Being the largest CMS on the World Wide Web has its drawbacks. With 19% of the internet being WordPress sites, WordPress is a popular target for hackers. The past months there has been a huge number of brute force attacks on WordPress sites. All of them aimed at gaining access to the dashboard.
Once logged into the dashboard a hacker can do virtually anything he wants, like installing a secret backdoor on the web server that can later be used to access the server. Security experts presume the current brute force attacks are not meant to foul individual WordPress sites but rather to build a new strong botnet of web servers that can later be used to launch ddos attacks on large targets like banks and government websites.
How do the hackers operate?
In order to get access to a WordPress site they use bots (computer programs, running on a botnet of previously infected pc’s) to hammer the login with commonly used weak passwords like 1234456, aaaaa etc. They work through a list of these passwords using a few commonly used user names. In the beginning of the attack waves, back in March 2013, “admin” was the only username that was targeted. Since then, I noted a couple of other names the bots are probing. Here’s the list so far:
- domain name*
*the domain name of the targeted website, without the extension, e.g. if the domain name is example.com, the probed user name is example. I have seen this being attempted on all the WordPress sites I manage, which are some 50 sites.
Choose a strong user name…
The first thing you must do to protect the login of your WordPress site is to avoid the use of these user names for any user, especially those with administrator capabilities. Since the hackers have extended the list of probed user names from only ‘admin’ in March to at least the above mentioned 7 variants in August, we can expect the list will gradually be extended with other obvious names.
In order to keep ahead of the hackers, choose a user name for the administrator account that will not likely end up on this hackers list. You can choose a strong user name just like you chose a strong password. You can combine uppercase, lowercase, numbers and special characters like !@#%&*+= etc. So a user name B3nj@mIn! would be very strong.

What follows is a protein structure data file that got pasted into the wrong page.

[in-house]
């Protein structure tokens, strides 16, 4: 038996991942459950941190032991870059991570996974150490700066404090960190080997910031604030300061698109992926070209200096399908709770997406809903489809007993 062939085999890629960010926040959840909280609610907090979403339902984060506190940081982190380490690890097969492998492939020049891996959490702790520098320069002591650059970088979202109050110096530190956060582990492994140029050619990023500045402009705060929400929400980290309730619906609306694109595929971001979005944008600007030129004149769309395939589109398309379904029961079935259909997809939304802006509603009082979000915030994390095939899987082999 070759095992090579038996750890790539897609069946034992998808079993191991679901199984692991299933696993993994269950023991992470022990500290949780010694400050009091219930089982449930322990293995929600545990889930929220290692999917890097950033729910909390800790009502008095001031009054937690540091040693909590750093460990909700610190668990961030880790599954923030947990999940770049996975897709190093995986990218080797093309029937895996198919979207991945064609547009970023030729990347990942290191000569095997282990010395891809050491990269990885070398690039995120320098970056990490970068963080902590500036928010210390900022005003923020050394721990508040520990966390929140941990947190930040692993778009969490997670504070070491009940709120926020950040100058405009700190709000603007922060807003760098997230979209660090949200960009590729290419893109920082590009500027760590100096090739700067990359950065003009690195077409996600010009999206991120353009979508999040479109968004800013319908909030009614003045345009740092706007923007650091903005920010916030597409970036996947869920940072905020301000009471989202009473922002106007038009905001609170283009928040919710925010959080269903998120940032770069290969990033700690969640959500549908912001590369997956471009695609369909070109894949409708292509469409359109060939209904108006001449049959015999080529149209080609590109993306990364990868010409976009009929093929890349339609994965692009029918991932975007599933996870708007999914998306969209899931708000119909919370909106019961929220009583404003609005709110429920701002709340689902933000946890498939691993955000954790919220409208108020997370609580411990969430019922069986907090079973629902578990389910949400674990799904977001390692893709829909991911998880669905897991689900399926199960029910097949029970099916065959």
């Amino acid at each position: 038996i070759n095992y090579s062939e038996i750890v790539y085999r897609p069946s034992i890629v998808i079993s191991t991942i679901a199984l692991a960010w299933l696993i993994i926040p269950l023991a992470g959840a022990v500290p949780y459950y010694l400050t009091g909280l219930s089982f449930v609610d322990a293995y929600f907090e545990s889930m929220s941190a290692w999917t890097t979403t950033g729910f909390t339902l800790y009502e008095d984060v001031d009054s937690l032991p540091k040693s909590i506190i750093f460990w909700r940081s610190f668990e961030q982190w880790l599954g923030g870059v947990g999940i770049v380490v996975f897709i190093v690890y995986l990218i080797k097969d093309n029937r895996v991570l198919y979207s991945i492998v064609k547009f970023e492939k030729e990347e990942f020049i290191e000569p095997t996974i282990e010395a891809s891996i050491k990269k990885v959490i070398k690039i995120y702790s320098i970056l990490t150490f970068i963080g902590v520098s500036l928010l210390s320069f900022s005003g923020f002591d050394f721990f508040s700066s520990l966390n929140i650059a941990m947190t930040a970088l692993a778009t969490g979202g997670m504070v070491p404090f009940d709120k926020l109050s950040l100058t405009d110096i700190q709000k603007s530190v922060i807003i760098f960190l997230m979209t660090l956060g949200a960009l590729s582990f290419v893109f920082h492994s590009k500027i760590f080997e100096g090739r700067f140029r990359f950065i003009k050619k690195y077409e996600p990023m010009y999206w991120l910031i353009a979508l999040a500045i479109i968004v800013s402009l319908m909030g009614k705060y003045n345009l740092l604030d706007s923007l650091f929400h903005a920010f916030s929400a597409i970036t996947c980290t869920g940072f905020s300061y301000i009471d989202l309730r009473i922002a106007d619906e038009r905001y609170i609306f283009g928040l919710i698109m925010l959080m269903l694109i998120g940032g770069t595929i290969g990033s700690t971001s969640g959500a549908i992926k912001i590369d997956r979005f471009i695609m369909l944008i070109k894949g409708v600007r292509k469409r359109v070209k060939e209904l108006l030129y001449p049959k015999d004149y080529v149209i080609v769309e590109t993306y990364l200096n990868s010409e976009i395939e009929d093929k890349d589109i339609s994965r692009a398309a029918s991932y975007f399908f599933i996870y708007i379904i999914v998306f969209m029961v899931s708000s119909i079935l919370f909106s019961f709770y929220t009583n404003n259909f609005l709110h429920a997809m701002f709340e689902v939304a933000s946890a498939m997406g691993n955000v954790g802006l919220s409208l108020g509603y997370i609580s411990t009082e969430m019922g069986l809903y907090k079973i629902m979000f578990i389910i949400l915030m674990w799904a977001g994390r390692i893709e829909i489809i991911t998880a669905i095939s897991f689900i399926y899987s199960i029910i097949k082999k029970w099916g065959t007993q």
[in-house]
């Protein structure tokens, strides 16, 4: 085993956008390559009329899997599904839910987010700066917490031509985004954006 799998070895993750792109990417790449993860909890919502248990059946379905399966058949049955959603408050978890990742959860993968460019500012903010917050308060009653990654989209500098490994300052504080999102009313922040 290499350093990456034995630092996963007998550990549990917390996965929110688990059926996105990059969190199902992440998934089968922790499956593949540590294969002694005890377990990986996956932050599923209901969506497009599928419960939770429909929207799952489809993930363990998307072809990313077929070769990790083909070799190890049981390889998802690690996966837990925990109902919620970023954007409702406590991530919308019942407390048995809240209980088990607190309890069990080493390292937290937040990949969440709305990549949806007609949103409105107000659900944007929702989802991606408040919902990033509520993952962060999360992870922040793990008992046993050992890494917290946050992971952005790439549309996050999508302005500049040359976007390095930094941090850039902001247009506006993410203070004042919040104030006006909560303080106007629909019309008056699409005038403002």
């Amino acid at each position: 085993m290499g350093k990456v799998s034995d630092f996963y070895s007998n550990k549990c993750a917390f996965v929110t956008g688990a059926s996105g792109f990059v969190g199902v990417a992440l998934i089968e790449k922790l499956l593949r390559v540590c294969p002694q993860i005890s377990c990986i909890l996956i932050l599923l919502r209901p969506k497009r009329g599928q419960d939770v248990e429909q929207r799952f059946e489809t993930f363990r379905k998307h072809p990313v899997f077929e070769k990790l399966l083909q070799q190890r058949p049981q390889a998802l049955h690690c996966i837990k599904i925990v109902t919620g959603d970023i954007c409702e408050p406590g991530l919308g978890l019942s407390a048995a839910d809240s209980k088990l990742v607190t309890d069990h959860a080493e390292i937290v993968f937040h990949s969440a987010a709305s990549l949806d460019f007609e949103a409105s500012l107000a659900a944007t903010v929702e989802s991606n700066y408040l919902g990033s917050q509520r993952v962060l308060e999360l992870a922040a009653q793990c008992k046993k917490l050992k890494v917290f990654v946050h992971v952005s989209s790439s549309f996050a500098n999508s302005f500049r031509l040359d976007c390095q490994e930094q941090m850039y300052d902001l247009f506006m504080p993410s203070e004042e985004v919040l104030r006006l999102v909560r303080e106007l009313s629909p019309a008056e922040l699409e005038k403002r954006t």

…and of course a strong password
The same goes for the password. Make it at least 8 characters long and combine uppercase, lowercase, numbers and special characters. I know, lots of people are lazy and want a password that is easy to remember. Preferably the same password on all the websites where they log in. Which could be over 100. There’s only one thing I can say about such practice: don’t! Buy an address book with alphabetic tabs and store all your sites, user names and passwords there by hand. The chance your booklet is stolen from your house is a fraction of the chance your passwords are stolen digitally.
With a strong username and a strong password, your WordPress website is practically invulnerable for this type of attacks.
The next thing I advise is to install the plugin Wordfence Security that is accessible from the WordPress plugin repository. This plugin makes a daily scan where your WordPress files are being compared to the original files. You can easily configure the plugin to limit login attempts and to automatically lock out IP numbers that are trying to login with an invalid user name. This slows the attacks down a bit. However, the typical attacks I have seen the past months will hammer a WordPress login for about an hour with a frequency of 1 to 3 attempts per second, then they will stop for days. Probably until the website is scheduled for a new turn.
Wordfence security has some very handy features. You can monitor the live traffic on your website in real-time, including the malicious login attempts when they are happening. Moreover you can configure Wordfence to send notifications by email if a user has been locked out due to exceeding the number of login attempts on false user names. And you can tell Wordfence to send you a notification by email when one of your plugins or WordPress itself needs an update. This makes it easier to manage your WordPress website and keep it up to date.
A Dutch article on this subject is available on http://wpwebbouw.nl/wordpress-webbouw/massieve-aanval-op-wordpress-sites-en-wat-je-ertegen-kunt-doen/